I work for an organization that promotes accessibility and we are always problem solving. I feel respected and I’m asked questions about my own opinion (given a voice) while also given the experience to learn educationally as well. I am highly respected in my workplace and see a lifelong career there with different options. I do experience naive comments from time to time but I try my best to pick my battles and fight for what I think is important. I love how I’m respected, given a voice and encouraged but I also find there is only one of me so sometimes I’m asked for too much which has required me to learn to set boundaries. If I could do it all, I would!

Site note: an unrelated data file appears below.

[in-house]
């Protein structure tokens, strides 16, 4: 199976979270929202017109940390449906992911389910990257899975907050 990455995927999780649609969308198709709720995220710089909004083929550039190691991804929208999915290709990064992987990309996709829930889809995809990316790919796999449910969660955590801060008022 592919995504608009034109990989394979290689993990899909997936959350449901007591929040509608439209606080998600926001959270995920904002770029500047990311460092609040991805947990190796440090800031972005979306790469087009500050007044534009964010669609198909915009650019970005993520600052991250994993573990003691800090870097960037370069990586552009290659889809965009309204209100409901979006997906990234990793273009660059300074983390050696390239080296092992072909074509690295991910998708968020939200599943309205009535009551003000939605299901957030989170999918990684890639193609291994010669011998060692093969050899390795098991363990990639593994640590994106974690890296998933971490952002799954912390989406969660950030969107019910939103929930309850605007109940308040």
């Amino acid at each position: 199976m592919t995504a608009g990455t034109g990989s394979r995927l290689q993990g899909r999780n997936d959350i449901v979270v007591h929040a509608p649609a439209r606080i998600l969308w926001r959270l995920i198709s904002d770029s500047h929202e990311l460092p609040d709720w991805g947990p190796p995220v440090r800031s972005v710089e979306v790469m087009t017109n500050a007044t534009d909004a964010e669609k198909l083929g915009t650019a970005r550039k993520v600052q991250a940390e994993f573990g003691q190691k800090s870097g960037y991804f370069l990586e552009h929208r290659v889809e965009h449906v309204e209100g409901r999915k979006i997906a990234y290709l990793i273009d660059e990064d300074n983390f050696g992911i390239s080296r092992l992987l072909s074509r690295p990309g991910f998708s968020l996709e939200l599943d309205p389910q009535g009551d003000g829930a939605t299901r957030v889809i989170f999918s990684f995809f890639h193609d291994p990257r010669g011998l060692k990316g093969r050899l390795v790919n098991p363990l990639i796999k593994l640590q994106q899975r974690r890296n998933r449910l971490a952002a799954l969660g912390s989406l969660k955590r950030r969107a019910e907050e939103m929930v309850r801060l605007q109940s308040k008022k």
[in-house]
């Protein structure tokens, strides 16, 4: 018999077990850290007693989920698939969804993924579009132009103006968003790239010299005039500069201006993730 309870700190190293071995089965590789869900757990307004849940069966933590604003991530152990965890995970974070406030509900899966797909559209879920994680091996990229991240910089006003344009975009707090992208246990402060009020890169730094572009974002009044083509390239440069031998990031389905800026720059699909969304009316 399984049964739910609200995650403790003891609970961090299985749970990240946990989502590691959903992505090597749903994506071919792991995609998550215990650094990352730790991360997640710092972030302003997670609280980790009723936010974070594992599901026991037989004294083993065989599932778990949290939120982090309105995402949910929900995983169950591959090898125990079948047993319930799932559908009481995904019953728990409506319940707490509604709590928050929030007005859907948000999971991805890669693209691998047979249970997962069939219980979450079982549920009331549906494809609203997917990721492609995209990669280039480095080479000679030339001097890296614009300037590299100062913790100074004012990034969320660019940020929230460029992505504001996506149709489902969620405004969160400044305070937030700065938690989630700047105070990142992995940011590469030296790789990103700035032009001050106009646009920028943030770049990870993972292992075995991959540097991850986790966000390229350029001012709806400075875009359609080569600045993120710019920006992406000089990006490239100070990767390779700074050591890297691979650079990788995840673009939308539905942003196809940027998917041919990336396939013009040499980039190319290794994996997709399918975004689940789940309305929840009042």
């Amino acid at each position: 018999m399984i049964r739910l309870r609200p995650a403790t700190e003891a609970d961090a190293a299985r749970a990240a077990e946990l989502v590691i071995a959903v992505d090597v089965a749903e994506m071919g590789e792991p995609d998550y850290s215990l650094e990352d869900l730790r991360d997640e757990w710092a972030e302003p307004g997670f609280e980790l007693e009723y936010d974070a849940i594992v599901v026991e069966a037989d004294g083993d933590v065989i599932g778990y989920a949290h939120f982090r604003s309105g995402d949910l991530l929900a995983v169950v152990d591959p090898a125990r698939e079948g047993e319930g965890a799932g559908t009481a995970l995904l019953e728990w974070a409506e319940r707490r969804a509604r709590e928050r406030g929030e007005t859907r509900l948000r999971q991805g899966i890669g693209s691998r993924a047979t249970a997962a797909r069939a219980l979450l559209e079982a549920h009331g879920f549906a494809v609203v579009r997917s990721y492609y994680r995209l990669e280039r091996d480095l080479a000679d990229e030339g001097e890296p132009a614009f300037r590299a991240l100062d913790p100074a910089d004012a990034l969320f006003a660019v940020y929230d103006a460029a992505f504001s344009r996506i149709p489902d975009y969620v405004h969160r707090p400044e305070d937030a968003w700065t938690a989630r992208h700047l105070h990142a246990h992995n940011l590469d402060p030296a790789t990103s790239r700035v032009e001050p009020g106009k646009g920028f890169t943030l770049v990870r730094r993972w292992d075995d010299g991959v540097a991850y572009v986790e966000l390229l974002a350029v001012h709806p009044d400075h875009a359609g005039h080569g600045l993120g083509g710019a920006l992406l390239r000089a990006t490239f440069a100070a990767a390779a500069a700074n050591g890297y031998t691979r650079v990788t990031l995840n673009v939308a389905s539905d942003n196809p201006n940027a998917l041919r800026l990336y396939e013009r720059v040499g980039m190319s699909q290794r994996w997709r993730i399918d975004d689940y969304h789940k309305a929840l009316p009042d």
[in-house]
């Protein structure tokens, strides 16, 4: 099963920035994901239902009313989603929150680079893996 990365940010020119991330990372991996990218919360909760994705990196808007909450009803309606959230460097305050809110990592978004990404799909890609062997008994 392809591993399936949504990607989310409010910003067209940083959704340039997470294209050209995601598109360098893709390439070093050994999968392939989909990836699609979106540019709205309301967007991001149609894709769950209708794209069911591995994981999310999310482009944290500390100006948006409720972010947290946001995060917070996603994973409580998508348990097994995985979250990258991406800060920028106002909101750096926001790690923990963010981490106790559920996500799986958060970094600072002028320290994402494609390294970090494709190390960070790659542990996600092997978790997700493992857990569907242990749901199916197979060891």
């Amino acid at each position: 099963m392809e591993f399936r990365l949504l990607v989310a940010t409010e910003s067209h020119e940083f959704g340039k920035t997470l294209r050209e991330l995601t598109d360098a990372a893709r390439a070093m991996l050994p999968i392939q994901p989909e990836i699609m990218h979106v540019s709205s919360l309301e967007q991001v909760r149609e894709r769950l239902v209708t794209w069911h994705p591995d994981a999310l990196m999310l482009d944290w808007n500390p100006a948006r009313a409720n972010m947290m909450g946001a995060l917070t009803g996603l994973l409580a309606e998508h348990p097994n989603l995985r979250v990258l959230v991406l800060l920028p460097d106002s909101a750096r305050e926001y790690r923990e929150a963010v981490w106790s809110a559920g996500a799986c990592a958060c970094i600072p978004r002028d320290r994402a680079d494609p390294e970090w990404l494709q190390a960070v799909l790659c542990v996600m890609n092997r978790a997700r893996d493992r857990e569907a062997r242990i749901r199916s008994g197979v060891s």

Negatives in the Workplace

Many participants stated that they disliked being discriminated against, exploited, or taken advantage of due to their hearing loss. Many also said that they felt lonely due to lack of accommodations and/or the global pandemic.

Examples of comments from participants were as follows:

  • I hated they did no accomodation and I felt lonely
  • some people outright discriminated against me without consequences.
  • people who are not respectful towards me when they know that I'm deaf hated to be exploited because when there were problems I served as a scapegoat

For question 3.10 we asked participants to answer the question “What made you decide to stay and work with this company/industry?” This question was also purposefully vague for the exact same reason- we wanted to see the participants’ responses without survey bias in the question. Here are the five most common reason stated by participants, in no particular order: